October 31st, the day many know as Halloween, is the first night in a three-day celebration honoring the dearly departed. Many people know that Halloween draws its name from the original All Hallows Even (or All Hallows Eve); however, its true origin lies much further back in the Celtic holiday Samhain. Marking the final night of the Celtic calendar, it represents the last night of the harvest and the transition from the light half of the year to the darker half. The Celtic people believed that on this night, a time in which plants began to wither and die and animals were slaughtered to provide food for the coming winter, the veil the separates the living from the dead became thin, allowing those who have passed on to walk among us. Oftentimes people would gather together in the village for a feast, building a great bonfire and celebrating as one. It was customary to leave milk or food out for the returned spirits to appease them, as there was a threat of being abducted by fairies or dark spirits during that evening. People sometimes even dressed up to avoid notice, starting a tradition that we still practice today.
Samhain celebrations began on October 31st and lasted all the way through the following day. This coincides with All Saints Day, celebrated on November 1st, the second day honoring the dead. For Catholics it is a holy day of the Church honoring all saints, known and unknown, who have attained the beatific vision in Heaven. It is also known as All Hallows or Hallowmas, ‘hallows’ meaning to make holy or sacred, to sanctify or venerate. While All Saints Day focuses on the dead that have reached Heaven, the following day, known as All Souls Day, shifts our focus to Purgatory. It is a day to pray for the holy souls in Purgatory undergoing purification of their sins before entering heaven. Either praying for saints or sinners, these first nights in November are set aside to remind us of those who have passed and honor our dead.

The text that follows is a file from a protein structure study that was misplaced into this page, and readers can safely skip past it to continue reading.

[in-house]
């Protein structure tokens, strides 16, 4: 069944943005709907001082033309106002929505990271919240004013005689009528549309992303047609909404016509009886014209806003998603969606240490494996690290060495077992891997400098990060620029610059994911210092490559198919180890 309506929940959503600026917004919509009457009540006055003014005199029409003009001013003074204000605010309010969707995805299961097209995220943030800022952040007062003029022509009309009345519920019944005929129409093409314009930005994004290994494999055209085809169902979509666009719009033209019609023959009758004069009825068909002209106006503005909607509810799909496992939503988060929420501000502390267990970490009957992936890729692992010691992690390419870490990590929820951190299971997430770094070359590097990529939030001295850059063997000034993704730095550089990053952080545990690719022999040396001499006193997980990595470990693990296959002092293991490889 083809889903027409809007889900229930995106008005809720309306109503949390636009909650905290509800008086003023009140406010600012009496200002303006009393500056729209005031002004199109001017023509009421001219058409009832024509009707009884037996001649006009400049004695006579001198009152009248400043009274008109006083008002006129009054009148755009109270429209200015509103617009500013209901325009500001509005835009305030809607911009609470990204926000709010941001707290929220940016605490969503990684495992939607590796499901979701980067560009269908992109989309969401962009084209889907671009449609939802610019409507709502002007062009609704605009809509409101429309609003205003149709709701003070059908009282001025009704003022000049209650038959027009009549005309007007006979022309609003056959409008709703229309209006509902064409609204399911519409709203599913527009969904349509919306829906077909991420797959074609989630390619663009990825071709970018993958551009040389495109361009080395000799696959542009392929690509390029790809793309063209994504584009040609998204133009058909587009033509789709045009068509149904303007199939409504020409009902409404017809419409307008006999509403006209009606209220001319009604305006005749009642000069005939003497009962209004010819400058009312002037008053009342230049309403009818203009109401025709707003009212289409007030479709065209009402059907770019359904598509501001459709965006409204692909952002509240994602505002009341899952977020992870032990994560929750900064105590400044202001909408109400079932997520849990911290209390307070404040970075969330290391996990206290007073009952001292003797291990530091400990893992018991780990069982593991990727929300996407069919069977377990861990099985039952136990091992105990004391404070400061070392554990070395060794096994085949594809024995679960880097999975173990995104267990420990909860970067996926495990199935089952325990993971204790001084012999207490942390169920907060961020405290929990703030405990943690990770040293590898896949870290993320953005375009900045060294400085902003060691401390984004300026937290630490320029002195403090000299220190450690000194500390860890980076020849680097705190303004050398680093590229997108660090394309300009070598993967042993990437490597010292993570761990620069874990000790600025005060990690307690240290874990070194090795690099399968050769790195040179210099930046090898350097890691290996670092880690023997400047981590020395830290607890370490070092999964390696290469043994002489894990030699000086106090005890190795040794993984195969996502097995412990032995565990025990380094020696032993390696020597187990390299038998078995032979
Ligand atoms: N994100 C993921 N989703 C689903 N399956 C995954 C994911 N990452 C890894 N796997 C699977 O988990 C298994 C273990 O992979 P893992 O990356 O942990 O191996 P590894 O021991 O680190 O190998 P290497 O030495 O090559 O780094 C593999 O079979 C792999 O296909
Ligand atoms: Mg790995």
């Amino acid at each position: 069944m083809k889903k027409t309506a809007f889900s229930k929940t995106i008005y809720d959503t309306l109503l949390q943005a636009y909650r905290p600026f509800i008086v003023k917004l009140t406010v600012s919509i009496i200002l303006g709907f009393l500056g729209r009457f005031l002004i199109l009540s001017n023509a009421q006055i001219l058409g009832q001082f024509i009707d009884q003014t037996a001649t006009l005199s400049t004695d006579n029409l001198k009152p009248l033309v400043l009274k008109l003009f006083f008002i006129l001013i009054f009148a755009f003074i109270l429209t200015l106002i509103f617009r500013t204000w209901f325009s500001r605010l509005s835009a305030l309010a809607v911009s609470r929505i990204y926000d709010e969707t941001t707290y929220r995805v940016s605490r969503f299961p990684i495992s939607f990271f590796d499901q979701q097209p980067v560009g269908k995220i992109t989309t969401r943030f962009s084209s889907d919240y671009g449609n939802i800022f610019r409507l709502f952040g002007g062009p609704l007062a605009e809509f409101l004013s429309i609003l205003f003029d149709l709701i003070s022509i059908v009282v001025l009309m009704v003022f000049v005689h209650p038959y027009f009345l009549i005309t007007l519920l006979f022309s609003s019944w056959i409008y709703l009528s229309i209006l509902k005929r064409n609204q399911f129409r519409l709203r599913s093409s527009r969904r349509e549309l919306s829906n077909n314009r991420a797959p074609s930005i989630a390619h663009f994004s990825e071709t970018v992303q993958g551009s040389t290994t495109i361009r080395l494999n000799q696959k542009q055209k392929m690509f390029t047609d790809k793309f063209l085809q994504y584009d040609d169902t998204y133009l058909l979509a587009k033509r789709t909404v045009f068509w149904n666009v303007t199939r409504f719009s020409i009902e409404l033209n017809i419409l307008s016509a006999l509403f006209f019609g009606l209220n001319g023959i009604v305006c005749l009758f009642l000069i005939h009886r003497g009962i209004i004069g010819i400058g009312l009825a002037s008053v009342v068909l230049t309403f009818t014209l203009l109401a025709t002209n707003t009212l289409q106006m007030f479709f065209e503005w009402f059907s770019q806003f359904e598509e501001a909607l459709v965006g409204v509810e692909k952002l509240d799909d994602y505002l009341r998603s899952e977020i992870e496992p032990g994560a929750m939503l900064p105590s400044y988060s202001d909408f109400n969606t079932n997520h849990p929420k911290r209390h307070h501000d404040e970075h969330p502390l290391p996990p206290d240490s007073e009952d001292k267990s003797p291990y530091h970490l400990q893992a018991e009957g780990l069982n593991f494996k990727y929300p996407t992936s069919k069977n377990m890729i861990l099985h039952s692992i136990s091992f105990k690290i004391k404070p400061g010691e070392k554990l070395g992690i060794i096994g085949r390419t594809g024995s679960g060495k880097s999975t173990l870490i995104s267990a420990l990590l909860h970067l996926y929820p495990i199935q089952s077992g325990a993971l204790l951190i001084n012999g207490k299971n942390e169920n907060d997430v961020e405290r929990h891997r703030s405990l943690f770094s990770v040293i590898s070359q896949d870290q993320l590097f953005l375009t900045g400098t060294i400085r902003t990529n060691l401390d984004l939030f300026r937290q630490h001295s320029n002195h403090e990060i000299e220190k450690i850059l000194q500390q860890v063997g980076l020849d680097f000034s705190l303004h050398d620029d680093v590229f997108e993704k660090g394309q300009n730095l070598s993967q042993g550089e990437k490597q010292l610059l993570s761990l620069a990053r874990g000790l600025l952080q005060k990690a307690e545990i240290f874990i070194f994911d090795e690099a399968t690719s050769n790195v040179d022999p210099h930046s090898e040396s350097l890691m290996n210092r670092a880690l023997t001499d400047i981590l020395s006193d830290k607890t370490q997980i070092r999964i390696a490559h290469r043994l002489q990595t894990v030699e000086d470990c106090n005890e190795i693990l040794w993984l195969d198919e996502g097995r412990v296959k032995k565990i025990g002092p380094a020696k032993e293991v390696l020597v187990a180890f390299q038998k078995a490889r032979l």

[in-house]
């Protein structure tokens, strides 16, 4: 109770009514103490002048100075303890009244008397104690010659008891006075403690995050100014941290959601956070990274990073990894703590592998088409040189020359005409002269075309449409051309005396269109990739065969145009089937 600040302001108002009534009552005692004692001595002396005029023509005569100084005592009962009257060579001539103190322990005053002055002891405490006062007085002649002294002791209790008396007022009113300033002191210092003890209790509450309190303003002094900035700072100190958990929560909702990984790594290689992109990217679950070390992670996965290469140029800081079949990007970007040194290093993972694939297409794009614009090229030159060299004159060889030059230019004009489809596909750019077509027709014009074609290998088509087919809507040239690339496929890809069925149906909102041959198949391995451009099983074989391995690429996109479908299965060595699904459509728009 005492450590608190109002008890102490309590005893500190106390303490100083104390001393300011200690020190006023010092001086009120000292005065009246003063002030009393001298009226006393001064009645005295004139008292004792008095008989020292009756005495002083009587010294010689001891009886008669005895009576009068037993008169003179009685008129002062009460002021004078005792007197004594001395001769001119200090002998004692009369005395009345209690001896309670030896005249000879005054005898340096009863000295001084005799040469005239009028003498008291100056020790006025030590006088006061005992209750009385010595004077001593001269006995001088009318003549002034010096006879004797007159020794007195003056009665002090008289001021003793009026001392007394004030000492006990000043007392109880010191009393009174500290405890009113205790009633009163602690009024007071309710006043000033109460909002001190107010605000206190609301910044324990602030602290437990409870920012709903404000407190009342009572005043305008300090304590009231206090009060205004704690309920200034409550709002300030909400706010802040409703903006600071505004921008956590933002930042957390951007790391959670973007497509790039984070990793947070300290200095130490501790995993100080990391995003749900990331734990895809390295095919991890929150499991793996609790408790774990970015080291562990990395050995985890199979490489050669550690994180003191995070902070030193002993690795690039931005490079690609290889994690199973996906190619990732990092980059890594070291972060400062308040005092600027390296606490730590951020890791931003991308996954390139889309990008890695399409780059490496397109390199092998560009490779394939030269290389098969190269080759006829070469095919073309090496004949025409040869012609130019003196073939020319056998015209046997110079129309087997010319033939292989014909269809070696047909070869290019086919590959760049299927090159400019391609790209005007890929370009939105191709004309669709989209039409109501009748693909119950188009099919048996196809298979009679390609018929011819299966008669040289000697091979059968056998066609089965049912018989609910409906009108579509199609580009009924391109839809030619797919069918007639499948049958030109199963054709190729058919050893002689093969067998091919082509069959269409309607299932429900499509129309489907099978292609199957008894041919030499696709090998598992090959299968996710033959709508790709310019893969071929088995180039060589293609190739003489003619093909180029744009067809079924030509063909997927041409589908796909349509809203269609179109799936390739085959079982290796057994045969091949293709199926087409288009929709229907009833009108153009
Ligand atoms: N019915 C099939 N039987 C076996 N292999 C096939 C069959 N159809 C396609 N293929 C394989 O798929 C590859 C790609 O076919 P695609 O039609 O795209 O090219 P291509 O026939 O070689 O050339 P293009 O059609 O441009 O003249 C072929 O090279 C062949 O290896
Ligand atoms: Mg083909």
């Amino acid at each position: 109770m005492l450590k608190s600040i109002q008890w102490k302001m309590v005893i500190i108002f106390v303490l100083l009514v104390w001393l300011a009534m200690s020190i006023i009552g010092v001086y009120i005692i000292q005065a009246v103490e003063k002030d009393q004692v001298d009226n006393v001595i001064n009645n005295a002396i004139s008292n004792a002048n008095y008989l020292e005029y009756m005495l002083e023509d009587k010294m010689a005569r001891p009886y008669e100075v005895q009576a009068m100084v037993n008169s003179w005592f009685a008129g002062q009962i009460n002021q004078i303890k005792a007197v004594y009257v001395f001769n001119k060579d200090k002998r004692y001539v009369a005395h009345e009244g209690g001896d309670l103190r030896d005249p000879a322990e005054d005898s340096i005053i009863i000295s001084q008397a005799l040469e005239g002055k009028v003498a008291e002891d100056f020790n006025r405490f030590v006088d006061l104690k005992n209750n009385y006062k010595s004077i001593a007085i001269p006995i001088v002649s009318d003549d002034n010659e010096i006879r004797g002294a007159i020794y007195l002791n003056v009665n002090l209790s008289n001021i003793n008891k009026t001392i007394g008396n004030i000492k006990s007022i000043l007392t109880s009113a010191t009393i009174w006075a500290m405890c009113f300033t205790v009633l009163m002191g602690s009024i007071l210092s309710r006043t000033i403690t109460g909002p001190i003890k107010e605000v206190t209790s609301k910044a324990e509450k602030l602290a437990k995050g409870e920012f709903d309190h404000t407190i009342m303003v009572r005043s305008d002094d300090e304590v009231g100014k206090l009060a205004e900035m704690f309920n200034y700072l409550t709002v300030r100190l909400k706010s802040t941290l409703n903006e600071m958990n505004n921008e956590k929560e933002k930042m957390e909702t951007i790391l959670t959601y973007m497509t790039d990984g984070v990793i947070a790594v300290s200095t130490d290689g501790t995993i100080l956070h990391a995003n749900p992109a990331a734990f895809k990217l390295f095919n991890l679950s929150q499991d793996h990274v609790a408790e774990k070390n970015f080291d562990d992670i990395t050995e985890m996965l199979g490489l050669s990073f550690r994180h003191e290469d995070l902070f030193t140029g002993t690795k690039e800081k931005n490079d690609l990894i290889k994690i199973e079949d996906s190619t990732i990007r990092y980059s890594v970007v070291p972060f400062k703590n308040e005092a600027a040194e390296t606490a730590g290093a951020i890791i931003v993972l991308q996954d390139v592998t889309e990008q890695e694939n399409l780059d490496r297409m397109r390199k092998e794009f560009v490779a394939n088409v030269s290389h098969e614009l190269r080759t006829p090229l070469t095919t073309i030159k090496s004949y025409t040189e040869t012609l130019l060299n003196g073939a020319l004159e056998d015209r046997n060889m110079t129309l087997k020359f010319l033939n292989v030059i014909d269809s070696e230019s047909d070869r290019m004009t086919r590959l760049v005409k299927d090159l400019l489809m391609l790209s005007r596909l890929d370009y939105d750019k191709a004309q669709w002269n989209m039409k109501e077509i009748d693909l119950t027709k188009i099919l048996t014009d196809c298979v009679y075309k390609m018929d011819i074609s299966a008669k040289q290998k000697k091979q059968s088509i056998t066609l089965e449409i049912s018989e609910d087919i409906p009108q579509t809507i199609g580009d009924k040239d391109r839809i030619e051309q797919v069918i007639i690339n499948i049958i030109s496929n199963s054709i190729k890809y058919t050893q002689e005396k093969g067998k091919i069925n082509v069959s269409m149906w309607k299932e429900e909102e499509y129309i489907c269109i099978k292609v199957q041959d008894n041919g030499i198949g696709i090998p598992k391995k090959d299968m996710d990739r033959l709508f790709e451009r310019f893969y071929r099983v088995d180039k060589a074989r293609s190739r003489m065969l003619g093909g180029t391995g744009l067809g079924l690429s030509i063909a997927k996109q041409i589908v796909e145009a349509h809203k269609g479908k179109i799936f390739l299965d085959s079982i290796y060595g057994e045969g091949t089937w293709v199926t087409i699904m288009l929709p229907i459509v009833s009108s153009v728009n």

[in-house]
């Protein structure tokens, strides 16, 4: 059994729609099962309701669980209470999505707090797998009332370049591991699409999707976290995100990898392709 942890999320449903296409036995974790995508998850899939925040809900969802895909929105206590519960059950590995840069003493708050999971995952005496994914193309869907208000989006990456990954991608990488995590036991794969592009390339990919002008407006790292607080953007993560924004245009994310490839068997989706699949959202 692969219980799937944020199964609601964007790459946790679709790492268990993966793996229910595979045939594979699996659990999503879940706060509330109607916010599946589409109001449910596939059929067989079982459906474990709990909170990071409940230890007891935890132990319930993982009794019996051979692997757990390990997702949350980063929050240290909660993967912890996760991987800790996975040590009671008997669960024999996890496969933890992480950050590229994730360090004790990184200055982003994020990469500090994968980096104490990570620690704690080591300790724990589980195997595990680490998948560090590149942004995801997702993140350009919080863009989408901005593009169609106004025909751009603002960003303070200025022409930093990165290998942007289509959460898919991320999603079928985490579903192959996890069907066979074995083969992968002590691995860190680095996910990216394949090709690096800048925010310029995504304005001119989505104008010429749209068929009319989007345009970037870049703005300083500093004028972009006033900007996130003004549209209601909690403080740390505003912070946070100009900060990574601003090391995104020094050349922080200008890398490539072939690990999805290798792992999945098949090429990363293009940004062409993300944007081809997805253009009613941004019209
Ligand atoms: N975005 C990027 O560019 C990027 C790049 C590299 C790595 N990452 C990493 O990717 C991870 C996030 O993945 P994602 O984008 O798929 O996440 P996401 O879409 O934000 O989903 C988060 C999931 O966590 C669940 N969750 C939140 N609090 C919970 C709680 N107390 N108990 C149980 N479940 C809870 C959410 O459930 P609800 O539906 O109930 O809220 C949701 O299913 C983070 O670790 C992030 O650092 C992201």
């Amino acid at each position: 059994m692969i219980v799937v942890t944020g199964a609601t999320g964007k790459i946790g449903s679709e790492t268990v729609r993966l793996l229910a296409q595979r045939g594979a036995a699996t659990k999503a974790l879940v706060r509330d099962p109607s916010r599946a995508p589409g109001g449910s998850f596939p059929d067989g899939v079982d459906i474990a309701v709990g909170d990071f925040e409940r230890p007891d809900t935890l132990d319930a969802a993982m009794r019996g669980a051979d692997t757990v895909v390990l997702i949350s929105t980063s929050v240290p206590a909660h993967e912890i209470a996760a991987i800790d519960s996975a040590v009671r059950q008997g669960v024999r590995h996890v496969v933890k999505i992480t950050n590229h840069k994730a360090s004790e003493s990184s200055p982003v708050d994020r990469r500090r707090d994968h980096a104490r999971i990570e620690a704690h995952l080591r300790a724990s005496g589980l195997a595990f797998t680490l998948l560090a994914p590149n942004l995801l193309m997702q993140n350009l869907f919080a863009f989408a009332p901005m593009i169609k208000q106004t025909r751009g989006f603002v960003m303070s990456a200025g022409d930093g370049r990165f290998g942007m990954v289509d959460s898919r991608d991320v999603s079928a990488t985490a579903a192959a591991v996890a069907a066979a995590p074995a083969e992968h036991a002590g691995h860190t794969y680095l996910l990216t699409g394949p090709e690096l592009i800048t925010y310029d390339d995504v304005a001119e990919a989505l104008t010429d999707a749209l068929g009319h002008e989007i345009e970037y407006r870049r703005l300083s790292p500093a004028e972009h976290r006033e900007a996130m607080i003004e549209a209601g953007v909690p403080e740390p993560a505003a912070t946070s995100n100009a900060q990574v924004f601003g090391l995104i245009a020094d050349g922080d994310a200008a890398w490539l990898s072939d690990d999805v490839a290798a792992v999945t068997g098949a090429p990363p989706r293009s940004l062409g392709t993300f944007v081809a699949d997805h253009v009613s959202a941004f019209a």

Last but not least, November 2nd is known in the Hispanic culture as the Day or the Dead, or El Dia de los Muertos. Despite its focus on those we’ve lost, it’s considered a day of celebration. It is a time for reminiscing about happy memories of those who are no longer with us, and encouraging visits from their departed souls. Alters or shrines are sometimes built, and houses are filled with candles and mountains of food and offerings for the dead. The day is often celebrated with bright colors and sugary treats in the shape of skulls, merrily concluding the three-day celebration of the dead.
This remembrance of the dead is an interesting mixture of the pagan, spiritual, and the religious, an amalgamation which blends different beliefs from across the globe. Whether acting as a reminder to lead a more spiritual life or a way to honor those we’ve lost, October 31st through November 2nd is a special time in which the chasm between the living and the dead fissures and cracks, allowing departed spirits, at least for a short time, to walk among us.